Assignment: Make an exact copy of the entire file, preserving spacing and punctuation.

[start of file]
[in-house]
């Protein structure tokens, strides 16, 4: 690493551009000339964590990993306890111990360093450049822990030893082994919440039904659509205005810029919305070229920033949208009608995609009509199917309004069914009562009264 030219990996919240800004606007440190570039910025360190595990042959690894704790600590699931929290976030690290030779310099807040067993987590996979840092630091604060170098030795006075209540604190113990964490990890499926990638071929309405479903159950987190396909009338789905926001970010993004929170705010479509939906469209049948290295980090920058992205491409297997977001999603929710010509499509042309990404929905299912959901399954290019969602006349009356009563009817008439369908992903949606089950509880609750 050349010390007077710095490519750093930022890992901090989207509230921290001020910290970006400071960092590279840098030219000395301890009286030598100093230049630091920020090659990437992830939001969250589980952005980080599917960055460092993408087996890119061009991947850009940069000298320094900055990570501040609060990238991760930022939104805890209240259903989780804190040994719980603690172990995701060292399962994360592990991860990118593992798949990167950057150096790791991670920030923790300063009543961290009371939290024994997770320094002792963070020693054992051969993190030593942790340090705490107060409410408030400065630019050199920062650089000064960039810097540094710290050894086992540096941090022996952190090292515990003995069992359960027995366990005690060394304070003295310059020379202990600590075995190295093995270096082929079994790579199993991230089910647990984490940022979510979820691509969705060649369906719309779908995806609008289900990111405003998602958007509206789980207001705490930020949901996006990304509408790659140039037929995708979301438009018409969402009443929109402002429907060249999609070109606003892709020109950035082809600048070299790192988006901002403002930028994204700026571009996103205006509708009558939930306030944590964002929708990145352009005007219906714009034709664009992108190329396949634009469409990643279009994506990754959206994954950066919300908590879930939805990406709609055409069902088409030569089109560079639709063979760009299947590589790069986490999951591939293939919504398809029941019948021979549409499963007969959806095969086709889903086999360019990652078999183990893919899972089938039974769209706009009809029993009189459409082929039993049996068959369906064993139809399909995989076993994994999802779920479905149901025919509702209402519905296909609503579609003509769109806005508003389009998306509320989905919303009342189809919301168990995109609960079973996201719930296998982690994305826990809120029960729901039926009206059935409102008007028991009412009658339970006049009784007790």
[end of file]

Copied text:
[in-house]
């Protein structure tokens, strides 16, 4: 690493551009000339964590990993306890111990360093450049822990030893082994919440039904659509205005810029919305070229920033949208009608995609009509199917309004069914009562009264 030219990996919240800004606007440190570039910025360190595990042959690894704790600590699931929290976030690290030779310099807040067993987590996979840092630091604060170098030795006075209540604190113990964490990890499926990638071929309405479903159950987190396909009338789905926001970010993004929170705010479509939906469209049948290295980090920058992205491409297997977001999603929710010509499509042309990404929905299912959901399954290019969602006349009356009563009817008439369908992903949606089950509880609750 050349010390007077710095490519750093930022890992901090989207509230921290001020910290970006400071960092590279840098030219000395301890009286030598100093230049630091920020090659990437992830939001969250589980952005980080599917960055460092993408087996890119061009991947850009940069000298320094900055990570501040609060990238991760930022939104805890209240259903989780804190040994719980603690172990995701060292399962994360592990991860990118593992798949990167950057150096790791991670920030923790300063009543961290009371939290024994997770320094002792963070020693054992051969993190030593942790340090705490107060409410408030400065630019050199920062650089000064960039810097540094710290050894086992540096941090022996952190090292515990003995069992359960027995366990005690060394304070003295310059020379202990600590075995190295093995270096082929079994790579199993991230089910647990984490940022979510979820691509969705060649369906719309779908995806609008289900990111405003998602958007509206789980207001705490930020949901996006990304509408790659140039037929995708979301438009018409969402009443929109402002429907060249999609070109606003892709020109950035082809600048070299790192988006901002403002930028994204700026571009996103205006509708009558939930306030944590964002929708990145352009005007219906714009034709664009992108190329396949634009469409990643279009994506990754959206994954950066919300908590879930939805990406709609055409069902088409030569089109560079639709063979760009299947590589790069986490999951591939293939919504398809029941019948021979549409499963007969959806095969086709889903086999360019990652078999183990893919899972089938039974769209706009009809029993009189459409082929039993049996068959369906064993139809399909995989076993994994999802779920479905149901025919509702209402519905296909609503579609003509769109806005508003389009998306509320989905919303009342189809919301168990995109609960079973996201719930296998982690994305826990809120029960729901039926009206059935409102008007028991009412009658339970006049009784007790």